When it first opened, back in 1889, The Savoy caused a sensation. It was Britain’s first luxury hotel and the first to have ‘ascending rooms’ – elevators, that is – and electric lights and hot and cold running water in every room. Today, The Savoy is managed by Fairmont and owned by HRH Prince Alwaleed Bin Talal Bin Abdulaziz Al Saud, whose other prestige hotels include the George V in Paris, The Plaza in New York, and Raffles in Singapore. It reopened in 2010 to great fanfare after a three-year refurbishment whose budget is rumored to have soared from £100m to £220m, making it the most costly hotel refurbishment in history.
The Savoy’s management likes to call the work ‘a restoration, not a refurbishment’; and indeed, one is reassured to still see the famous stainless-steel sign hanging above Savoy Court, the hotel’s main entrance, as well as the bullet hole in the window of the Savoy Grill – the result of a visit from an unwelcome gangster.
Top tip: request room 828. This River View Junior Suite has The Savoy’s only balcony, which also just happens to be the highest of any hotel in London! Even on a foggy day, the views across the Thames and the City are magnificent.
The bed was possibly the comfiest I’ve encountered in London, and the room came with a fully stocked desk bearing my very own personalised notepaper. The masculine, black-and-white Art Deco marble bathrooms were teeming with Miller Harris products and white fluffy towels, and simply demanded to be used for pre-dinner preening and pampering.
The suite also came equipped with Heikle (pronounced like Michael), our Savoy Butler, there to assist guests with packing, pressing clothes, printing boarding passes, booking tables in the otherwise ‘no reservations’ in-house bars, etc.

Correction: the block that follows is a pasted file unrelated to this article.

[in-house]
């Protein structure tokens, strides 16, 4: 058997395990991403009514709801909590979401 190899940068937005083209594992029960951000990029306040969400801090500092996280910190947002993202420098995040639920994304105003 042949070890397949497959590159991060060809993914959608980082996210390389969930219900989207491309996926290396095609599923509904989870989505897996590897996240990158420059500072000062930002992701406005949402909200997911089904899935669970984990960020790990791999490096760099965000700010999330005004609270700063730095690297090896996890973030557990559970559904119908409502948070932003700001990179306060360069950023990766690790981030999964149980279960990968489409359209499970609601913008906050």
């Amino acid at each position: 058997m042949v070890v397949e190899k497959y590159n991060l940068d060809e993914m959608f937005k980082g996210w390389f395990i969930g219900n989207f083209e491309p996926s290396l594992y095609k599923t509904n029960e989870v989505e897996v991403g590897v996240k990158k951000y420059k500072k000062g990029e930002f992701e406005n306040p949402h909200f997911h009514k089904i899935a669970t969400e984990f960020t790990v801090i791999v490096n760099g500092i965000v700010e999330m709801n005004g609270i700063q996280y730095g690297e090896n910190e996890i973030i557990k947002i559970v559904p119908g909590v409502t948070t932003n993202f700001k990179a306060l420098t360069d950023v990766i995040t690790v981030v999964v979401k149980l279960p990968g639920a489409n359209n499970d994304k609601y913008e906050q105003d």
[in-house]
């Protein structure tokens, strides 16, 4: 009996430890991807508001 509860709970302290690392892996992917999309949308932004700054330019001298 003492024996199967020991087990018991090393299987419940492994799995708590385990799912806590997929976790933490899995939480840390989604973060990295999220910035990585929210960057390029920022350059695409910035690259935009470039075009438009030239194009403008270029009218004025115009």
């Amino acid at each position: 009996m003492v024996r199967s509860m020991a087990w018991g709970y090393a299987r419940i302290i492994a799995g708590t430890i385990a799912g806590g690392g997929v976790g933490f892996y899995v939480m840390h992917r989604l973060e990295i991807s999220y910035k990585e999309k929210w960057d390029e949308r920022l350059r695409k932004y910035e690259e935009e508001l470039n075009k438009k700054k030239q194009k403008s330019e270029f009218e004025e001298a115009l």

The iconic American Bar, where Elton John is known to have given impromptu concerts at the piano, has been faithfully restored. Meanwhile, the newly created Beaufort Bar, decorated with gold leaf and black lacquer, holds an impressive list of champagne. Of the two bars, it is the more exciting to visit. For dining, there is the Savoy Grill, now part of Gordon Ramsay’s stable, and the River Restaurant, which serves an excellent modern French menu and boasts beautiful views over the Thames and Embankment Gardens.
There are also nine ‘personality suites’ in tribute to famous past residents, including Maria Callas, Charlie Chaplin, Marlene Dietrich and Frank Sinatra. There’s even an in-house museum showcasing the hotel’s glamorous past. Winston Churchill frequently lunched there with his Cabinet during World War II, while Zsa Zsa Gabor used to arrive with a team of bodyguards employed not so much to protect her as her extensive jewellery collection.
Crucially, that atmosphere of grand glamour remains in abundance. Well over a century ago, The Savoy took London’s breath away with its luxury, technology and sheer style. How great to see it doing the same all over again, having reclaimed its place at the top table of the capital’s luxury hotels.
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